Climate change is contributing to the large wildfires that western states like New Mexico are experiencing, and scientists say humans need to make changes to prevent worse fire risks. New Mexico’s largest wildfire in recorded history surpassed 300,000 acres this week and it is not the only large fire burning as the state experiences hot, dry conditions and very low humidity. A study published this month in the journal Ecology Letters found that wildfire risks are going to increase in states like New Mexico. By the end of the century, the study states that “high levels of fire risk, which were historically confined to pockets in California and the intermountain western US, are projected to expand across the entire western US.”
William Anderegg, a University of Utah associate professor, is one of the co-authors who led the study. As he was studying climate stress and risks, Anderegg said it was a bit surprising, and also depressing, how much the fire risk increased in high climate change scenarios.
Outside of the Glorieta Adventure Camp dining hall, 56-year-old Lisa Blackburde was having an emotion-filled conversation with a couple of other evacuees.
Nearly three weeks ago, as the fast-moving Calf Canyon/Hermits Peak fire made a run toward her home near Ledoux, Blackburde heeded a mandatory evacuation order that had already been in place for days. Her boyfriend, Michael Pacheco, remained behind to save what he could. “He was a seasonal firefighter for the state,” she said, “so he knows what he’s doing.” They have a horse, a dog, 13 cows and three new calves. “And four of the cows are still expecting.”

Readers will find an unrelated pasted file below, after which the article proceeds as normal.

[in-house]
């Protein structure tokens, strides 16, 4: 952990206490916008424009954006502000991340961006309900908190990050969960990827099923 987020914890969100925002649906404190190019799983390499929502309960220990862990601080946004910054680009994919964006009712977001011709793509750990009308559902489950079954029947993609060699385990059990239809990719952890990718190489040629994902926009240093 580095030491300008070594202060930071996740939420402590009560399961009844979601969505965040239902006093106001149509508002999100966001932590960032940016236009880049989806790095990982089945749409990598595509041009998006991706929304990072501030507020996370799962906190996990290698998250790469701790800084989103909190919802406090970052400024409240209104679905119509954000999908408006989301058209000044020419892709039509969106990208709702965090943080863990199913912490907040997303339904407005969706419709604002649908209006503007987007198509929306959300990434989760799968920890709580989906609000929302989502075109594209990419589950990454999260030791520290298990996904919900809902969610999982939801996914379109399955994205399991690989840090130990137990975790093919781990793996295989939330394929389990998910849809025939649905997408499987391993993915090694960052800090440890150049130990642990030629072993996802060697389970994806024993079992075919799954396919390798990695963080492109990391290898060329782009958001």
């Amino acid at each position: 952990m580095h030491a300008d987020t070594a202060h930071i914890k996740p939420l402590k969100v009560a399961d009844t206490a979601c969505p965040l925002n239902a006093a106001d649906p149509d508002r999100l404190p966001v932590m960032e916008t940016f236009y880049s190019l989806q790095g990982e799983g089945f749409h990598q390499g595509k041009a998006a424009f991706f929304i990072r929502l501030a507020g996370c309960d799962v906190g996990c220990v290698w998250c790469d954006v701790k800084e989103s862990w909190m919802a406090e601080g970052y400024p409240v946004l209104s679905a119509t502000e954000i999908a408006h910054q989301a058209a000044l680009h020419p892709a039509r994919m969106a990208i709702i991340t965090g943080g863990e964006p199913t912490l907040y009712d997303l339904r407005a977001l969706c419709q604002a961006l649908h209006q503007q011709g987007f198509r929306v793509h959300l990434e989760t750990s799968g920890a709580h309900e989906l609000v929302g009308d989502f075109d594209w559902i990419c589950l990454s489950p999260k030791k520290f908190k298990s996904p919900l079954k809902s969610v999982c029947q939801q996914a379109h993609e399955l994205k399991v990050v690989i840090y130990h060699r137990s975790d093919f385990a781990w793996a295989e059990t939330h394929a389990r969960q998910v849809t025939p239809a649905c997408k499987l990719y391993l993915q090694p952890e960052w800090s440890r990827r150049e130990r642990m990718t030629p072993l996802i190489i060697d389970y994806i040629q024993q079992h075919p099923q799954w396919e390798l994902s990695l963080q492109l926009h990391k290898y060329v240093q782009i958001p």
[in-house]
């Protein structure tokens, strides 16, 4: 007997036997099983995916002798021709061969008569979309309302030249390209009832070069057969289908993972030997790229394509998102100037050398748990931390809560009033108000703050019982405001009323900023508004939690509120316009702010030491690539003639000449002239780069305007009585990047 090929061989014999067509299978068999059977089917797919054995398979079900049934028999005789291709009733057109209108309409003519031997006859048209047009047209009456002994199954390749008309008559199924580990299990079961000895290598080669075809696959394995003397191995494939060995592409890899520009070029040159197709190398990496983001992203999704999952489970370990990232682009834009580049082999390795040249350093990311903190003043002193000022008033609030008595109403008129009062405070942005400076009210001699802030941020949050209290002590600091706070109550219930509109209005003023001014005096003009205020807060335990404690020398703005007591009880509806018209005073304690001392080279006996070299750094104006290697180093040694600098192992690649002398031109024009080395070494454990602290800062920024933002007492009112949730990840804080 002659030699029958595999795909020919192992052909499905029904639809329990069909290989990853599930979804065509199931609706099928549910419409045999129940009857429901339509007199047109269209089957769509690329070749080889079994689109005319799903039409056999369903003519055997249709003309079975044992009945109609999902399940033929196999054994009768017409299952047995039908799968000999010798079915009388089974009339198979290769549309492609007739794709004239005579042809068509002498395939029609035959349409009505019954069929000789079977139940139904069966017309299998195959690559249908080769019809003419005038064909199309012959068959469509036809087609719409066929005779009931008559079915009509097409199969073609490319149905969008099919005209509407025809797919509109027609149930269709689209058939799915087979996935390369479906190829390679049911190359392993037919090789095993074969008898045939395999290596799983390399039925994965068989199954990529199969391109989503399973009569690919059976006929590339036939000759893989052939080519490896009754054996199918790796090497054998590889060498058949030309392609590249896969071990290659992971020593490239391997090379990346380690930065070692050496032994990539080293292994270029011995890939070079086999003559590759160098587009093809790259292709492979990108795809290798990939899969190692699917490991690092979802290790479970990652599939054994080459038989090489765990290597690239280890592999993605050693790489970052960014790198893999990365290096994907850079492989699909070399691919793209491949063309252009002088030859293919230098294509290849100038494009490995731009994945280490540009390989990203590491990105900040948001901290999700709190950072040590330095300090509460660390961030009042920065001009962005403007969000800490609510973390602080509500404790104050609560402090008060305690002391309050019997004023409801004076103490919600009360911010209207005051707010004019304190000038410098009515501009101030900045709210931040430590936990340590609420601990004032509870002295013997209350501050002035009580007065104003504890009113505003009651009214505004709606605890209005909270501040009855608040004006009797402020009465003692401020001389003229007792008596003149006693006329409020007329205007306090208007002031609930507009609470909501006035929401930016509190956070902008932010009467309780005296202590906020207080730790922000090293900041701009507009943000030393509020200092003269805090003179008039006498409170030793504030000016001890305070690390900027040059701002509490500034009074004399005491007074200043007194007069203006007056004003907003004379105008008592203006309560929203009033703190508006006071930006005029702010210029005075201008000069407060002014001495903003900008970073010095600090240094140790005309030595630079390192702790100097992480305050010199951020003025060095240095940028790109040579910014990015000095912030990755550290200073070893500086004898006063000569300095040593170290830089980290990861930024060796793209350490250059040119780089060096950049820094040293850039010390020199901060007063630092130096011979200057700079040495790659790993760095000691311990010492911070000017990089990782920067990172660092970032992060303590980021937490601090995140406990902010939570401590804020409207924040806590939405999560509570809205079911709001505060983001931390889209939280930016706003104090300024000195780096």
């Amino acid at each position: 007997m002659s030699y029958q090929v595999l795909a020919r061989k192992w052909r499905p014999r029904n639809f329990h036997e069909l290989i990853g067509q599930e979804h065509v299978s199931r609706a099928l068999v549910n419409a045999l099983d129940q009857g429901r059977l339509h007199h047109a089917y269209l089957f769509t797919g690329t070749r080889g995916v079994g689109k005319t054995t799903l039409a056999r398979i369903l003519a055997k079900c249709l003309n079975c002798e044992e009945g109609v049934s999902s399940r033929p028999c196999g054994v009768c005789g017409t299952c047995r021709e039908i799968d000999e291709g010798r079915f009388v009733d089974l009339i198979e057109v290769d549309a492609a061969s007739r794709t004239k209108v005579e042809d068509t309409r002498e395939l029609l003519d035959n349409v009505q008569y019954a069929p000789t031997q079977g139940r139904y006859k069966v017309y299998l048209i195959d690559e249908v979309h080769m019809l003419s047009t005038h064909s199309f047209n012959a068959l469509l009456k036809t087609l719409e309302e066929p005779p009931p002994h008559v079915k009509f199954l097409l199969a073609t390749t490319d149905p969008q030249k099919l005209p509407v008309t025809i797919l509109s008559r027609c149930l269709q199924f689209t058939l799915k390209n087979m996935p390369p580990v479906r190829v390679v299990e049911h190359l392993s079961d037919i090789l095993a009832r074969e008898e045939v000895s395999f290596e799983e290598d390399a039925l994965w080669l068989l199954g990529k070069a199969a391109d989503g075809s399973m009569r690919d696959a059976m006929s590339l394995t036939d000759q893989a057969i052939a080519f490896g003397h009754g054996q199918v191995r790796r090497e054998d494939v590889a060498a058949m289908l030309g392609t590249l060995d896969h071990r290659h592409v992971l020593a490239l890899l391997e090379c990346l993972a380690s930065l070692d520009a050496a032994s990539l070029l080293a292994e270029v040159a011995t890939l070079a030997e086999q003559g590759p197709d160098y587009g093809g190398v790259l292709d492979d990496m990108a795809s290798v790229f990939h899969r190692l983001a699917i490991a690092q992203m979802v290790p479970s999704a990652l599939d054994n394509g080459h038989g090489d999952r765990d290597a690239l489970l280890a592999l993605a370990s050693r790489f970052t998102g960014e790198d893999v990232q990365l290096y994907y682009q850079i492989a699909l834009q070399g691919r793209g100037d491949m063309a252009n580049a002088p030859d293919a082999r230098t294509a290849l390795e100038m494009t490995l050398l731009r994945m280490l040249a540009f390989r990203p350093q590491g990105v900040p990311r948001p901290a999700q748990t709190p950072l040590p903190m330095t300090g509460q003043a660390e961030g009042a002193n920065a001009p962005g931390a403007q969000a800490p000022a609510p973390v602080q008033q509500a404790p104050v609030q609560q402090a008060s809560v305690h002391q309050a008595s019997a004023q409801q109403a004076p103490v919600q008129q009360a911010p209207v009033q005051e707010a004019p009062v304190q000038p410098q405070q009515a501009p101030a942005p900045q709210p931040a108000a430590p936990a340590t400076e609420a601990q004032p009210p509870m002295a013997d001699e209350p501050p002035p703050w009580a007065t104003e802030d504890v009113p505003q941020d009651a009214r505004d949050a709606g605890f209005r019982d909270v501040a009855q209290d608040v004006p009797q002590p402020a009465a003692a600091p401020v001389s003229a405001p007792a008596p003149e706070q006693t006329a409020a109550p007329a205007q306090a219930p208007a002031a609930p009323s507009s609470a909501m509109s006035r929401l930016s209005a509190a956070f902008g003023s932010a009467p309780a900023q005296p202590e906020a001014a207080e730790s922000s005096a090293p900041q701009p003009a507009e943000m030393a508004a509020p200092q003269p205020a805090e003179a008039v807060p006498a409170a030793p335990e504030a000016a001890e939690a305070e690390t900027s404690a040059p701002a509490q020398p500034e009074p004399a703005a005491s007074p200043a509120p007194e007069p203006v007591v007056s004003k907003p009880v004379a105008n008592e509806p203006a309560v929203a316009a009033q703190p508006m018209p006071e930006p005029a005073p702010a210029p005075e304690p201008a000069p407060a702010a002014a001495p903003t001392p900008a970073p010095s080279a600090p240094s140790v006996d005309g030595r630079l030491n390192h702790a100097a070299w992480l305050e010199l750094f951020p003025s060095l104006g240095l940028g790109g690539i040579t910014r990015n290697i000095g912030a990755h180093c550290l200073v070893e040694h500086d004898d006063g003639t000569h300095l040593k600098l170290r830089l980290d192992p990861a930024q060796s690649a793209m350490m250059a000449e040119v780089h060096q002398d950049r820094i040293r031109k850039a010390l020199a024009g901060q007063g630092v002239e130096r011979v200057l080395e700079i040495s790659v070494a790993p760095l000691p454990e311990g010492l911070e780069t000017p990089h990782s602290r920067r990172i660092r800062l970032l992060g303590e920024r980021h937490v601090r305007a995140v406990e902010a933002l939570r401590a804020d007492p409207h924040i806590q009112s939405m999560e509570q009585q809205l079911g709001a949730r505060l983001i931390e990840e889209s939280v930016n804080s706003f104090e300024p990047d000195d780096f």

This story originally appeared at Searchlight New Mexico and is republished with permission. If Pacheco hadn’t stayed to put out spot fires, she was sure it would have all gone up in flames.
Recent rain and snow in parts of New Mexico have brought a temporary reprieve from the high fire dangers, but officials warn that the vegetation can dry out quickly and that precautions should be taken to prevent and prepare for wildfire. “My biggest concern and concern from fire management is that people may become complacent because we have had a little bit of rain,” Teresa Rigby, a fire education and mitigation specialist with the U.S. Bureau of Land Management, told NM Political Report. She said New Mexico is in fire season and that will continue through June and possibly into July. “It really doesn’t take that much for things to turn around and where it was wet one day the next day it can burn,” she said. Fire restrictions reevaluated in some national forests
The U.S. Drought Monitor, which releases a map every Thursday showing current drought conditions, shows slight improvements in drought in New Mexico this week compared to the previous week.
On Sept. 14, Secretary of Agriculture Sonny Perdue officially declared that the 2017 fire season was the Forest Service’s most expensive ever, with costs topping $2 billion. Perdue noted that fire suppression, which accounted for just 16 percent of the agency’s budget in 1995, now takes up over 55 percent. “We end up having to hoard all of the money that is intended for fire prevention,” he wrote in a press release, “because we’re afraid we’re going to need it to actually fight fires.” This story originally appeared at High Country News. The Forest Service’s fire funding is subject to a budget cap based on the average cost of wildfire suppression over the last 10 years.